therefore be difficult to admit a link between this event and the author's
present fear of persecution. During the hearing before the immigration
authorities, the author declared that since his release he had lived in
Kilinochi for 11 months without any problem, as well as in Colombo.
[FNa] Babikir v. Switzerland, Views adopted on 9 May 1997.
7.5 With regard to the author's claim that the security forces are looking
for him because his brother is a member of the LTTE, the State party
considers that his statements in this regard are not credible. During the
hearing, he was asked whether he had encountered problems because of his
brother, to which he replied that he was taken in for questioning in 1994,
which was disturbing, but did not cause any problems. In his communication
to the Committee, the State party notes that the author states that the Sri
Lanka army is looking for him, because of his brother, a claim contradictory
to what he told the Swiss immigration authorities. With respect to the
letter from the author's father, of 10 July 1997, the State party contends
that it does not constitute sufficient evidence, since it gives no support
to the author's claim of arrest and detention, and coming from a close
relative, has little evidentiary value. In the State party's opinion, if the
army were in reality looking for the author, he could not have left
Kilinochi to go to Vavuniya, since the area is closely controlled by the
army; nor could the author have easily obtained an army pass to go to
Colombo. The State party concludes that the author has not substantiated his
claim that the army is looking for him and that he consequently risks to be
subjected to torture.
7.6 The State party notes that the author now claims that he risks
persecution by the army, whereas before the immigration authorities he
claimed that "different movements" had stopped and interrogated him. In this
context, the State party refers to the hearing before the immigration
authorities, where the author replied to the question what he would risk
upon return to his country, that he risked being taken by the movement for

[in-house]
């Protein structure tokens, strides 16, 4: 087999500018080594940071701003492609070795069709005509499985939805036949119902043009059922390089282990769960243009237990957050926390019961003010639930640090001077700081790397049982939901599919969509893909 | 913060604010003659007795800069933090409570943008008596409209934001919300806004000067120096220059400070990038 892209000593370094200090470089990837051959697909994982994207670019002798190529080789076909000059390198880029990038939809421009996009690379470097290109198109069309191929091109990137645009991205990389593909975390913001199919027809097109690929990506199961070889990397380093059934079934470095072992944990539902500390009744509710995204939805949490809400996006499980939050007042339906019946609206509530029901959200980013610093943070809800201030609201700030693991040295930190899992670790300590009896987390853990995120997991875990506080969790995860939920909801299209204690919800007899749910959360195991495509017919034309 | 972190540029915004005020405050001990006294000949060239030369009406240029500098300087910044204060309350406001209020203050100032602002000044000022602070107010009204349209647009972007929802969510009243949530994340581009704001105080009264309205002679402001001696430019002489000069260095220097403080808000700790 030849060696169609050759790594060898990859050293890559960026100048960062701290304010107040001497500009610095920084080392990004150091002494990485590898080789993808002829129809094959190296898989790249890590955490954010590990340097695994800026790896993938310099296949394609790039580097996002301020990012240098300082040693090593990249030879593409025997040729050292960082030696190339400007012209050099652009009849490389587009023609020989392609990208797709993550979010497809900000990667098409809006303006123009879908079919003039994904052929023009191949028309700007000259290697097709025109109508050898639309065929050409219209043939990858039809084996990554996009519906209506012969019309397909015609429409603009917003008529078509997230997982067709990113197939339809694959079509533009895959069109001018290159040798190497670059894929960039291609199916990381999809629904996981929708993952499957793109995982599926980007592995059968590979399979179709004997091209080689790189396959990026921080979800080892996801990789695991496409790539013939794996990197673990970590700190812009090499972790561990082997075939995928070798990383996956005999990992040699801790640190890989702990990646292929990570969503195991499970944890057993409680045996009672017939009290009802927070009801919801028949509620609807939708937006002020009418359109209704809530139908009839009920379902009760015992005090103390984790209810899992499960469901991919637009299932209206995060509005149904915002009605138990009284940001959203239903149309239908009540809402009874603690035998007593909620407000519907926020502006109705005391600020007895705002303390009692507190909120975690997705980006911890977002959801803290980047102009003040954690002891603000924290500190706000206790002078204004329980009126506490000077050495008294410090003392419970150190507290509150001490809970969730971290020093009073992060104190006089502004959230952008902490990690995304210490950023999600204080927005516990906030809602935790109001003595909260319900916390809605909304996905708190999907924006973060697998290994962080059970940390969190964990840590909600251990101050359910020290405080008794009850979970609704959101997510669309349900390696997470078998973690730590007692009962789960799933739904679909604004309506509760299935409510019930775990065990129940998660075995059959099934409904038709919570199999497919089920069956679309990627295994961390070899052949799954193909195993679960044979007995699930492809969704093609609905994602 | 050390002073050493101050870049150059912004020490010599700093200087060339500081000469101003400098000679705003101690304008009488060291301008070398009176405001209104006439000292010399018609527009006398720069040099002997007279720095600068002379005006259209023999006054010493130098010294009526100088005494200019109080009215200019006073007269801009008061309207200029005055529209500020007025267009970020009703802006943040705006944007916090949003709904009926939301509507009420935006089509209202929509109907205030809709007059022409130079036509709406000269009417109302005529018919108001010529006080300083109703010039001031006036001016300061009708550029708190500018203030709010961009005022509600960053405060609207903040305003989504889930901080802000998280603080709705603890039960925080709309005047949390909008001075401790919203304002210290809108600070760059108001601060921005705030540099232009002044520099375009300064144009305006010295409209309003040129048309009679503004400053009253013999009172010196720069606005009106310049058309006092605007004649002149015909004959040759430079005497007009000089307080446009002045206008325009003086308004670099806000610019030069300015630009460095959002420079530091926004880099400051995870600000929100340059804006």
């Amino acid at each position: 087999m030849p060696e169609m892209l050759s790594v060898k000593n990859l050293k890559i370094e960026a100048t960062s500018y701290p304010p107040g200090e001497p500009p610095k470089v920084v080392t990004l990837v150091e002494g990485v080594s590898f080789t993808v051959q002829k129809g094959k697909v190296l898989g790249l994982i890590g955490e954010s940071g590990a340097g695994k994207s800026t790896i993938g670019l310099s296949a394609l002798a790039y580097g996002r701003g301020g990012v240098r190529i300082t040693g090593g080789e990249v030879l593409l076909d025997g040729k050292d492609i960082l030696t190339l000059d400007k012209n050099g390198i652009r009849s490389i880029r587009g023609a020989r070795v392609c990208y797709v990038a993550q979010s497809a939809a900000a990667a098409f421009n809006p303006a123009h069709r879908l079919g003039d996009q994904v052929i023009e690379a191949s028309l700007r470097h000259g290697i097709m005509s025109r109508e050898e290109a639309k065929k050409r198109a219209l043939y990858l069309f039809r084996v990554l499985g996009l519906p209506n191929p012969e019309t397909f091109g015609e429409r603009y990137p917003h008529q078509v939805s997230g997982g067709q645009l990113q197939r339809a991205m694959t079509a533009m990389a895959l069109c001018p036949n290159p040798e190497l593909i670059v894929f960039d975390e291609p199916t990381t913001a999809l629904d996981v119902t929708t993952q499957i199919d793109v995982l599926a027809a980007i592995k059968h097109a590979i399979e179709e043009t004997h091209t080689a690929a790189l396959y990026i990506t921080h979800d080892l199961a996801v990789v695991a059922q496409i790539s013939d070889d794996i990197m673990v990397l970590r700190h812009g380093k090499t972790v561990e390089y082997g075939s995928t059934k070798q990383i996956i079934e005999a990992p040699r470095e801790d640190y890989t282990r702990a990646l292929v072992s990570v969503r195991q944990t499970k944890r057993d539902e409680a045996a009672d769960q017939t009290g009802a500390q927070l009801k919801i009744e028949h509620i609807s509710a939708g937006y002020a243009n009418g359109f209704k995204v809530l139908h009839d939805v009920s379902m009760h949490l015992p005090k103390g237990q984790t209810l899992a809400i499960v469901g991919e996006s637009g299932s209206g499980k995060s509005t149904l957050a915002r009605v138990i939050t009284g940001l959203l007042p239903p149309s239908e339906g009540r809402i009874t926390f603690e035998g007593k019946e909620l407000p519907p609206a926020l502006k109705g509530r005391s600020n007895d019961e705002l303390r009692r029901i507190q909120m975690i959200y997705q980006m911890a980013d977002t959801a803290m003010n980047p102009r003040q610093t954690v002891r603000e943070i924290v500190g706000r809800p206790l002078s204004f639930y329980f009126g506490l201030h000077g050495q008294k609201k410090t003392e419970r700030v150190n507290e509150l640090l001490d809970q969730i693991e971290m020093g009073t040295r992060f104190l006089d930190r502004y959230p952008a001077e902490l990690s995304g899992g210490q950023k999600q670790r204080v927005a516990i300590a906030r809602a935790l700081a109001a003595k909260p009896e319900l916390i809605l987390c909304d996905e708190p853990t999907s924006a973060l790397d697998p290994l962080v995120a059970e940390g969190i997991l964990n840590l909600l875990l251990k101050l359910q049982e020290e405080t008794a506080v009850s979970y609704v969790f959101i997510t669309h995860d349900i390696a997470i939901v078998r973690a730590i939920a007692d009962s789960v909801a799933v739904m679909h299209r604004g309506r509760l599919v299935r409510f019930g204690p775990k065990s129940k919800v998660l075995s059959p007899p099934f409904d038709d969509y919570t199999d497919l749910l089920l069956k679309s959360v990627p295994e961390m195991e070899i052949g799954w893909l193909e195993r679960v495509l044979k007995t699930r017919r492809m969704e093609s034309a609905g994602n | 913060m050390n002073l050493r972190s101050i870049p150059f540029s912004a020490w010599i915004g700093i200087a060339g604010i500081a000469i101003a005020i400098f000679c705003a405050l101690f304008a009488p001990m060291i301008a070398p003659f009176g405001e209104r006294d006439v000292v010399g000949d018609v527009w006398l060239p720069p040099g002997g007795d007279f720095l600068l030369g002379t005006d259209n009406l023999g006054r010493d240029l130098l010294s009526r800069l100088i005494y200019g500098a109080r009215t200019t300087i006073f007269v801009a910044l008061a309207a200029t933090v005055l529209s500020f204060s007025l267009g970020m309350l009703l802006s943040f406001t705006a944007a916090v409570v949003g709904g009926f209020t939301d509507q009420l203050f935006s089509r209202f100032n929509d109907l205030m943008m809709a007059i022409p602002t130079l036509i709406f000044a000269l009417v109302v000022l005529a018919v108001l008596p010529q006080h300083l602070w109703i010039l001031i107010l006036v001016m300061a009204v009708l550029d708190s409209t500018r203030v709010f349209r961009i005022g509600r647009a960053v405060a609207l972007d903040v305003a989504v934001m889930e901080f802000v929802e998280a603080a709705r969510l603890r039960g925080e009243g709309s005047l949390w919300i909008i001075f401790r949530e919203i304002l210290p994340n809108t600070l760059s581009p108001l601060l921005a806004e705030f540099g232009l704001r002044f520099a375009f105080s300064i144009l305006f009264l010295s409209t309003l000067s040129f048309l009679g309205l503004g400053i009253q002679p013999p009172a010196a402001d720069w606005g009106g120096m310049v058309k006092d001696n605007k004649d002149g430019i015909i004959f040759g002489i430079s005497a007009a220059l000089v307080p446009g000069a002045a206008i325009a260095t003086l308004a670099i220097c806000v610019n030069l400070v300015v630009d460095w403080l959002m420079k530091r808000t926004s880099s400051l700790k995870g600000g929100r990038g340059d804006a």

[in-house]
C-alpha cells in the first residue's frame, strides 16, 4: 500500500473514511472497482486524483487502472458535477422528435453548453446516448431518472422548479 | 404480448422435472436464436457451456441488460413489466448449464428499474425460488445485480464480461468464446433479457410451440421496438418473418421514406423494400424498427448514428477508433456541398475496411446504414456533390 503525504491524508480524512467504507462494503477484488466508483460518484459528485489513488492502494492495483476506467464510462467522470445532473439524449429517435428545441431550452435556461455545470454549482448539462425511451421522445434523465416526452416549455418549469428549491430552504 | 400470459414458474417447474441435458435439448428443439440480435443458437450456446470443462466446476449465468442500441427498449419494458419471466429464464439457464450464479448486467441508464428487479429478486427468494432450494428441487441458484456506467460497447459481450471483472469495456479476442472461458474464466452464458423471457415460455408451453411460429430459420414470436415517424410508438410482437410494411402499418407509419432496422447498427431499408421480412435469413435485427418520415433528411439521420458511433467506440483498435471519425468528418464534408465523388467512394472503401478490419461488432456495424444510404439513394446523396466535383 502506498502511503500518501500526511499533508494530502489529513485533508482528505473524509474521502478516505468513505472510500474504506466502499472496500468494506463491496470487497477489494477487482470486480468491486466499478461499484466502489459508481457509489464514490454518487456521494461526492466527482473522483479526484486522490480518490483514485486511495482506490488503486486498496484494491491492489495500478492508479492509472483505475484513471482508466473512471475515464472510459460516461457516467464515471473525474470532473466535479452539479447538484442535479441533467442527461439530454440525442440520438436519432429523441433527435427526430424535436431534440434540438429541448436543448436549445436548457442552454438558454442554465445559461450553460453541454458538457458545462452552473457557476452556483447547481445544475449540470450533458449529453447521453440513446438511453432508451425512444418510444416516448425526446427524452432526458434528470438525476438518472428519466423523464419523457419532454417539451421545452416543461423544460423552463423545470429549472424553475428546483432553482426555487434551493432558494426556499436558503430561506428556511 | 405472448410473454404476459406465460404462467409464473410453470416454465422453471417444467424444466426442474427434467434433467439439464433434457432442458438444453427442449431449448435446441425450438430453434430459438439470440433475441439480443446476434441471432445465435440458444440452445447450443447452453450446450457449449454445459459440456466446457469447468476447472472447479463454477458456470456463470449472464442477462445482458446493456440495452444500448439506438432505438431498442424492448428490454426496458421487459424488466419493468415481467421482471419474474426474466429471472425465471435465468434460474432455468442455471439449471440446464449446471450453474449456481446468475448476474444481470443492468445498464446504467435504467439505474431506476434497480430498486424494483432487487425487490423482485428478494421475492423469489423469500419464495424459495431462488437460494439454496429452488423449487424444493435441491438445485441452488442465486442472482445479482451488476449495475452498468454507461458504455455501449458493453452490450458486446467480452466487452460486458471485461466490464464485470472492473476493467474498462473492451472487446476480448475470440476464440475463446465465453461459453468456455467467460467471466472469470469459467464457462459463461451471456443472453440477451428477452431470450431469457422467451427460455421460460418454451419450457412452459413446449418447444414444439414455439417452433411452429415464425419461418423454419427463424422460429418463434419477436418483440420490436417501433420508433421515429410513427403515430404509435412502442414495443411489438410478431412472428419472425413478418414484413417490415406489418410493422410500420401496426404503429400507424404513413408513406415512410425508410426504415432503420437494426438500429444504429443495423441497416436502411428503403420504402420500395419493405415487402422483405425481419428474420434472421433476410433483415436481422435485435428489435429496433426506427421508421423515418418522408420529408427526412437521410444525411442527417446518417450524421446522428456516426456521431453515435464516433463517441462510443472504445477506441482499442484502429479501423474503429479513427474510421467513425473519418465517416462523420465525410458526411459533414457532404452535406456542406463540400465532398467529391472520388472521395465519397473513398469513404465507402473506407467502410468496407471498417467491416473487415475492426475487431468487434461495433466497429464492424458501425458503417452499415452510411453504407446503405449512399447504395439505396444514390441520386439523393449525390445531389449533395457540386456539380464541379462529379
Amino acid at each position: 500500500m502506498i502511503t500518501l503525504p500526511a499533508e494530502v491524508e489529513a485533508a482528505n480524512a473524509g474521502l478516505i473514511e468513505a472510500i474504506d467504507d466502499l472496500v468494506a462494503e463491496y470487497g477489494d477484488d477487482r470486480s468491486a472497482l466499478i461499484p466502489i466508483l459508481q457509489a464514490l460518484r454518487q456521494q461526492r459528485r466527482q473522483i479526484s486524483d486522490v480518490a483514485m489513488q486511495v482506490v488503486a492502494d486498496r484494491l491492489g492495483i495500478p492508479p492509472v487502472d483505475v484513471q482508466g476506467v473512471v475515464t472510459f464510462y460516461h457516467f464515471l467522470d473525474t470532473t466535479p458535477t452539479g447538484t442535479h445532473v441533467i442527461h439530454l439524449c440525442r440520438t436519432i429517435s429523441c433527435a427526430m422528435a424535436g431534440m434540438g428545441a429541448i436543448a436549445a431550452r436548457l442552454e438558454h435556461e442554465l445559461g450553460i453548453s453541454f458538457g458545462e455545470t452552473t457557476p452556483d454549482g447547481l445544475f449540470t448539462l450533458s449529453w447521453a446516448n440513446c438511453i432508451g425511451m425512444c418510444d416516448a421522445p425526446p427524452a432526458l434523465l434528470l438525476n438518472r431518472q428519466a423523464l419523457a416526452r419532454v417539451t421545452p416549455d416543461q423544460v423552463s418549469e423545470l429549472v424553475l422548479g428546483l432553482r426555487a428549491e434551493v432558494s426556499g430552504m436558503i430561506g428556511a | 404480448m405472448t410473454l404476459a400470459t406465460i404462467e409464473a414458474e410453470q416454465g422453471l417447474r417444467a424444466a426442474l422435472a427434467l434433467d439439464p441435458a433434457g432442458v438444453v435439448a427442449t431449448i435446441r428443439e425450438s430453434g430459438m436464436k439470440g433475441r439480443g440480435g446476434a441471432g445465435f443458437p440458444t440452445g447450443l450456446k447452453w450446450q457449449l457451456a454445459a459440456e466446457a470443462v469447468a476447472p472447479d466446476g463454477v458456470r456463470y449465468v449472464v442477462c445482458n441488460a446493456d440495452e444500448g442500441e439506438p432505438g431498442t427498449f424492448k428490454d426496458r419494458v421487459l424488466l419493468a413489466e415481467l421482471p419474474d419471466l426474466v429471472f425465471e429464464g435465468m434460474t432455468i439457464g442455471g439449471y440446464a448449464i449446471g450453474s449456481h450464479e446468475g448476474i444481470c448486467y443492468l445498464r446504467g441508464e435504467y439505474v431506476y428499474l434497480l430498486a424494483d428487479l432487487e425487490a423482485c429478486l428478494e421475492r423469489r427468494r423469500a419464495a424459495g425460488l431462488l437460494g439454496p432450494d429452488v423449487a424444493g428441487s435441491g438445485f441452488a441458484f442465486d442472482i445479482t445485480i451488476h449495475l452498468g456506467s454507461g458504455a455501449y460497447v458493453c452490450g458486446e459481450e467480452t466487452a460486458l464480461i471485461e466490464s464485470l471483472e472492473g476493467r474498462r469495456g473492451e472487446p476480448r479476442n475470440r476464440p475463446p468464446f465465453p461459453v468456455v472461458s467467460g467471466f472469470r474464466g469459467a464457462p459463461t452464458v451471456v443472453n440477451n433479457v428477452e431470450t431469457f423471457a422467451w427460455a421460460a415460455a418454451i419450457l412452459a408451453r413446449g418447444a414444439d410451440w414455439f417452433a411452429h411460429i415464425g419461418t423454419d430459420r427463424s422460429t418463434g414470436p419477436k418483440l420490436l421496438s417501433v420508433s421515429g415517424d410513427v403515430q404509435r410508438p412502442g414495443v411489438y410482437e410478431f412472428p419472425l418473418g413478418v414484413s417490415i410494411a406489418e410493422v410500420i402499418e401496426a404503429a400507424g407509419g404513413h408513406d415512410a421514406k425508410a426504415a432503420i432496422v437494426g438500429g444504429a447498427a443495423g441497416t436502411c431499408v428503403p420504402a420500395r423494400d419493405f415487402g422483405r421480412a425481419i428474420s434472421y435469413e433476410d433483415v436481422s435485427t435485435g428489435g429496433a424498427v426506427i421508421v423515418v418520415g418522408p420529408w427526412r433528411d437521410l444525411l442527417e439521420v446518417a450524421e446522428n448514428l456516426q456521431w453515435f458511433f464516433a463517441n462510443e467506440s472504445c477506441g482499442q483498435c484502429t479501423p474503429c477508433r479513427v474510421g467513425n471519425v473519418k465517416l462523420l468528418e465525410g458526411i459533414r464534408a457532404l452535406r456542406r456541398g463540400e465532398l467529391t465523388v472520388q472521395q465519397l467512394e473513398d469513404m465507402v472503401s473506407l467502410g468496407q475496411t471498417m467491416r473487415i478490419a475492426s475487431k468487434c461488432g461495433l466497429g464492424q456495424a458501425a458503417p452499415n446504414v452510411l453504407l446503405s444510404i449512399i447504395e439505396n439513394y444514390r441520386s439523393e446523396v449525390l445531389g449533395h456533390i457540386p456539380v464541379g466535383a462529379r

which he would have to work. The State party concludes that the author's
asylum request was mainly based on the threat by the LTTE, whereas before
the Committee he claims risk of persecution by the army. The State party
recognizes the possibility that a person is threatened by the State and an
opposition movement at the same time, but does not believe that this is so
in the author's case. Rather, the State party considers it likely that the
author has changed his story in view of the text of article 3 of the
Convention, that the risk of torture must be originating in State authority.
Again referring to the minutes of the hearing before the immigration
authorities, the State party notes that the author indicated as reasons for
his departure the problems with the movement and bombardments.
7.7 The State party concludes that the author has failed to show that he
would risk to be subjected to torture upon return to Sri Lanka. The State
party adds that the situation of human rights in a country cannot bring a
person within the protection of article 3 in the absence of a personal risk.
According to the State party, the human rights situation in Sri Lanka has
improved considerably since October 1994, after the installation of the
Human Rights Task Force. It also points out that the author could reside in
a part of Sri Lanka that does not suffer from civil war.
The Author's Comments
8.1 In his comments, the author maintains that the Sri Lanka army is looking
for him since his brother joined the LTTE, and that he told the Swiss
authorities about this. The fact that he also had problems with the Tamil
movements, does not contradict his problems with the army. In this
connection, counsel for the author notes that the ODR and the CRA never
pointed to any contradictions in the author's story. Counsel explains that
the author's fear for the LTTE has not been mentioned in his communication
to the Committee, because the LTTE controls only the northern part of Sri
Lanka, and the author could hide from them in Colombo if he wanted. This
does not imply that he has changed his story for the benefit of the
application of article 3 of the Convention.
8.2 Counsel submits that the author is threatened by serious persecution
from the Sri Lanka security services, since the war is still continuing and